Though the DoPE’s recently released Far North Coast Region Residential Submarket Analysis found ‘population growth to 2011 has occurred at a much lower rate than anticipated but that dwelling growth has surpassed expectations’.

Growth is now projected to decline down to 0.1% after 2016. DoPE’s growth projections have halved to some 1,675 additional people from 2006-2031, which equates to a need for only 1,400 dwellings.

Houses have been increasing faster than the population. Over the eight years 2006-2014, Byron Shire approved a total of 1,523 new dwellings. We have been approving an average of 190 dwellings each year. According to the DoPE data we have already surpassed our new 2031 target.

Because of the high house values and rentals in Byron Bay we are sucking in development from elsewhere in the region. We are growing at almost twice the rate required by the Regional Strategy, while none of our adjacent councils are even meeting their growth targets.

We have many more approved subdivisions awaiting development. The minister has approved the concept plan for around 160 dwellings at Bayside Brunswick.

Council has already approved subdivisions at Mullumbimby and around Bangalow which are yet to be fully developed, and Council is now considering subdividing the Broken Head quarry into 42 house lots. There is also the capacity for over 1,000 new dwellings as infill in our existing urban areas.

It is absurd that DoPE are now justifying their claim that West Byron is of State Significance because the state needs more land at Byron Bay for housing. The minister has no right to determine West Byron based on DoPE’s lie.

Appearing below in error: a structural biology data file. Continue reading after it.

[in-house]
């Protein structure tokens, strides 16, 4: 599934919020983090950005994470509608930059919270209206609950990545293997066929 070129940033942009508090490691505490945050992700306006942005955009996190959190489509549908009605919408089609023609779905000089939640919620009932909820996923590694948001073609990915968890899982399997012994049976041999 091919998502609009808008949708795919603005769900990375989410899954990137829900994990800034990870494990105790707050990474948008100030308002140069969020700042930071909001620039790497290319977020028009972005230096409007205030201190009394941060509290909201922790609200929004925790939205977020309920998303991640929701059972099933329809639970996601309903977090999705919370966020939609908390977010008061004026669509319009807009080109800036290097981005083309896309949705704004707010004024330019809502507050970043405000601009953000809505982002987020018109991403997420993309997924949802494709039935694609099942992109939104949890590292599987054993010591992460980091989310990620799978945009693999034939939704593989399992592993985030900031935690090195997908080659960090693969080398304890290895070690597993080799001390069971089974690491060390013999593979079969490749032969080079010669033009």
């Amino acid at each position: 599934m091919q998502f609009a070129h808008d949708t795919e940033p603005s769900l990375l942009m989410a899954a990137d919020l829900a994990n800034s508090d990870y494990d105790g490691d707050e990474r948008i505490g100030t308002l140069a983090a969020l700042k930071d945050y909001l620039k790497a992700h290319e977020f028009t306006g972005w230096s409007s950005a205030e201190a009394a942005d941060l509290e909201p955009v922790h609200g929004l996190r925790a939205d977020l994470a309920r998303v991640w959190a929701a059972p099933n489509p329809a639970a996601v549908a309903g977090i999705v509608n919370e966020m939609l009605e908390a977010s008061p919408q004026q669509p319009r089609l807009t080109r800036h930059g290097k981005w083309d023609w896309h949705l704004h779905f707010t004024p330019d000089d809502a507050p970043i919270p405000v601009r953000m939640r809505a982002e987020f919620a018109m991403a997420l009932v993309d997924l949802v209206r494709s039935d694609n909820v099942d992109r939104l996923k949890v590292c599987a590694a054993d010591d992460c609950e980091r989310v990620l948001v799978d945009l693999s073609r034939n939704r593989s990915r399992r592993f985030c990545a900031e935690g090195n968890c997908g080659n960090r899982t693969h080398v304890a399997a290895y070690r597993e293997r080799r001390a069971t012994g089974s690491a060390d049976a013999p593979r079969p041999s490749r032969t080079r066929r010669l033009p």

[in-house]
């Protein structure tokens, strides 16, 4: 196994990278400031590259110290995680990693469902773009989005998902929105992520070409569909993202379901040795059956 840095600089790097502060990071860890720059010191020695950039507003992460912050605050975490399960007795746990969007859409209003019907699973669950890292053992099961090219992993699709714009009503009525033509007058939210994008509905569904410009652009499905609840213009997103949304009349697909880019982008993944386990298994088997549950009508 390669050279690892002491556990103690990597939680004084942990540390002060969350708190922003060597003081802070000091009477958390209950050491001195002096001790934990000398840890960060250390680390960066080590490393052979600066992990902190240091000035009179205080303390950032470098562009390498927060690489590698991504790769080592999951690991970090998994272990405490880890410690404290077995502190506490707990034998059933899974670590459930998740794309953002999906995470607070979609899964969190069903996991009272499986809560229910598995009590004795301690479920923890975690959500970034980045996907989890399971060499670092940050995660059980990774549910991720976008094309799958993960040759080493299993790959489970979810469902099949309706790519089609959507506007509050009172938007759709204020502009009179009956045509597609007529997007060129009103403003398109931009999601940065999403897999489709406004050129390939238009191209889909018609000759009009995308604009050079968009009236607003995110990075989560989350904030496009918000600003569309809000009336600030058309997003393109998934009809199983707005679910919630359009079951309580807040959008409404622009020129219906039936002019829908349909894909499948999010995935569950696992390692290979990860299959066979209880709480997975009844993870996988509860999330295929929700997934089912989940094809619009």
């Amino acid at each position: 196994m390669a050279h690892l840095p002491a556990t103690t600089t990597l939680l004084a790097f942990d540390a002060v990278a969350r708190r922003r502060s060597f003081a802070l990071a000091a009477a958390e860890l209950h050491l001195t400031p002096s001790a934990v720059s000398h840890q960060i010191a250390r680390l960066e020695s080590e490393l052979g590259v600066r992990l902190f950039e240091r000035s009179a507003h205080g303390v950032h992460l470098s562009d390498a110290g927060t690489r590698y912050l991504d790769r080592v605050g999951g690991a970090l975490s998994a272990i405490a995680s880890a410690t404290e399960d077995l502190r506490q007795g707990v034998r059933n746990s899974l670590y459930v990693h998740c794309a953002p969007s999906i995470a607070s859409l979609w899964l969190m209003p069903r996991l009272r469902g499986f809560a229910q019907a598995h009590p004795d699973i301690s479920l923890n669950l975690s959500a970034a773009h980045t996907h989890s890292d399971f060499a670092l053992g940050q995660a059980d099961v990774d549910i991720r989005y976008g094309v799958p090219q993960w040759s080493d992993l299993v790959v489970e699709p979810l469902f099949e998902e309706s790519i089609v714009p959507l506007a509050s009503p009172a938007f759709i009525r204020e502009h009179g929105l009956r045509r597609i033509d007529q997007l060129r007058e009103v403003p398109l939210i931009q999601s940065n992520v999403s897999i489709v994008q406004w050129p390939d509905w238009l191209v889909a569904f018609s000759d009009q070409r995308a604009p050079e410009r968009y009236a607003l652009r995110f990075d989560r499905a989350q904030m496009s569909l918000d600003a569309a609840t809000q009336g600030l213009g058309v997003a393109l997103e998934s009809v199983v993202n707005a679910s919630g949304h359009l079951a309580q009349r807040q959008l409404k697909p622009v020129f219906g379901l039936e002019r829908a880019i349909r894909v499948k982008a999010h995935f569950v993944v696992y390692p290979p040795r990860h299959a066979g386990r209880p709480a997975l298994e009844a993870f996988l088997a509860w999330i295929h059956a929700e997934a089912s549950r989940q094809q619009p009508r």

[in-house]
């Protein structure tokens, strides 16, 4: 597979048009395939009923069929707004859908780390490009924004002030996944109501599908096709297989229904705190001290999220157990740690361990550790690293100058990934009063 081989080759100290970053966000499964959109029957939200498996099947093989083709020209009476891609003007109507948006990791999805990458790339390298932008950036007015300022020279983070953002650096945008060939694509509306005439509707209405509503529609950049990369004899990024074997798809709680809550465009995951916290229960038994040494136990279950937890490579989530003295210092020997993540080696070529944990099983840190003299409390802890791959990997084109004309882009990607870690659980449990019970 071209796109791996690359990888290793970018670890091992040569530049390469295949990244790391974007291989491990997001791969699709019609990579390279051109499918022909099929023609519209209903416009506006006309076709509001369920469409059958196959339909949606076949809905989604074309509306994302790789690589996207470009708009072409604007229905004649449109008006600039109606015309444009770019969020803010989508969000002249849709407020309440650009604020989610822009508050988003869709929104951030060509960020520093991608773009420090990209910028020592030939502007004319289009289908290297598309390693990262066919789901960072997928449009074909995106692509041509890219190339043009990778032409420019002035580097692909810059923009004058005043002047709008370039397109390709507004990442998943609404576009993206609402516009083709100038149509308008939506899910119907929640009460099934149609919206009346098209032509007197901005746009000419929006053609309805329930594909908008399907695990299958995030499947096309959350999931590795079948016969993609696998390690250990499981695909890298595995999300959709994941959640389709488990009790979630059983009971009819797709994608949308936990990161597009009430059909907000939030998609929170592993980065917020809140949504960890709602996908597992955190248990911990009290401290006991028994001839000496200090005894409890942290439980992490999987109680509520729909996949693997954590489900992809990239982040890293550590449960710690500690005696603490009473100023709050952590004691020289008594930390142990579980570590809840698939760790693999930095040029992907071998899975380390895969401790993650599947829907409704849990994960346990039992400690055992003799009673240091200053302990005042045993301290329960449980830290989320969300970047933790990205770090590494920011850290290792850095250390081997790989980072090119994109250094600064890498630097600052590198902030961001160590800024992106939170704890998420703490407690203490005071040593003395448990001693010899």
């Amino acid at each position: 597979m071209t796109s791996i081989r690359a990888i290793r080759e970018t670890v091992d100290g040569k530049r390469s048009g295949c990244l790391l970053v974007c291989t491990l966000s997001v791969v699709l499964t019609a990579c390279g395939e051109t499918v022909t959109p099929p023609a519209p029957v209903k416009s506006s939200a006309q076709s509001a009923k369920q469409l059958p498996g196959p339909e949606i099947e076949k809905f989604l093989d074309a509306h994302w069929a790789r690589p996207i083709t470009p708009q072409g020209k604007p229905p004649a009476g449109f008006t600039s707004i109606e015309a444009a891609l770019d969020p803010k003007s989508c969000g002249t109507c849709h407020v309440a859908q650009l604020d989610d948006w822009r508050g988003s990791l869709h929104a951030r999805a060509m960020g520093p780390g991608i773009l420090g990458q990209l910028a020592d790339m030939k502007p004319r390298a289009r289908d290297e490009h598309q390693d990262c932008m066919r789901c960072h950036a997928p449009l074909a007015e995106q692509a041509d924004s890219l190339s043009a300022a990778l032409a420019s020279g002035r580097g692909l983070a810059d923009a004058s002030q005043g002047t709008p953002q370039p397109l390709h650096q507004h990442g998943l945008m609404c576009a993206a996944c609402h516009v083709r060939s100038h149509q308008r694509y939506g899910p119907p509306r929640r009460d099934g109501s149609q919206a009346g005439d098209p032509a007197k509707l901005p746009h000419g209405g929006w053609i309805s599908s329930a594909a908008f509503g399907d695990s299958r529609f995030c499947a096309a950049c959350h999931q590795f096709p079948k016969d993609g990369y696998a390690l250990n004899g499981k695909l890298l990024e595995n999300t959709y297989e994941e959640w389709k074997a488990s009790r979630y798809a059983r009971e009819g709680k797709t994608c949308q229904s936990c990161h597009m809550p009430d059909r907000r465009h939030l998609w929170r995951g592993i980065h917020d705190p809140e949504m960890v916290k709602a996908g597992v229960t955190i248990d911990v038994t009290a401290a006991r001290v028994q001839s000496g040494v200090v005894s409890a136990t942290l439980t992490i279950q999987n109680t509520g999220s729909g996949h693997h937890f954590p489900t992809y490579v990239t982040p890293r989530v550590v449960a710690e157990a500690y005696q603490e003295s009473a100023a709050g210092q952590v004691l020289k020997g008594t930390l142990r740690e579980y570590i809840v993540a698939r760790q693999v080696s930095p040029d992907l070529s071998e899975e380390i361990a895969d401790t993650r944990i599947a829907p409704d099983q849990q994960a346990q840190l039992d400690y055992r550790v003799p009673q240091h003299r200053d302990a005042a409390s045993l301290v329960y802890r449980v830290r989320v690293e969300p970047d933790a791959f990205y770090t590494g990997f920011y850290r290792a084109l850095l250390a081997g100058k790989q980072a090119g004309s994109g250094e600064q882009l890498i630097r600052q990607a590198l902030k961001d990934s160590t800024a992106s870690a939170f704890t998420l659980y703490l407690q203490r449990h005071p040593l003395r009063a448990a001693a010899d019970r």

Neither can the minister justify imposing another 166 houses and shopping centre upon us at Ewingsdale in total contravention of the new LEP and Regional Strategy.

You have until 12 August 2014 to comment to Council. If you want to oppose this development don’t be fooled into thinking that Council can do anything as they ceded their power to the minister, who has directed Council to make the necessary changes to the LEP by November.

Don Page is the only one who can convince the minister to change this decision.

 

* Dailan Pugh is a respected north coast environmentalist

 


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1 COMMENT

  1. Time to leave Byron if you ask me it is a sinking ship. Or Wake up and put in double-by-pass and stop the excuses we have been waiting too long now. Open the car park before the main roundabout near back of Maddoggs to divert traffic up to Main Beach and Beach Hotel where half the people are heading anyway. Then divert the other half into two by an exit opposite the Belongil turnoff onto Butler Street reserve somehow and over Railway to back of Woolworths (perhaps purchasing part of the railway track now that we have ruined it) to head South or towards Bangalow and the rest over the existing way past the main roundabout to go to Clarkes and Wategos and Post Office.
    Surely an Engineer or expert can figure the problems with Age Care facilities as it is an important service for the future..make it a facility that is self sufficient with their own waste management and perhaps send traffic through back of Ewingsdale Hall, purchasing a track through someones land and build a road thru up and over to St Helena’s. Of course there will be obstacles but we are a creative lot and this requires a creative solution. Anyway that is what I think…Good Luck..Deborah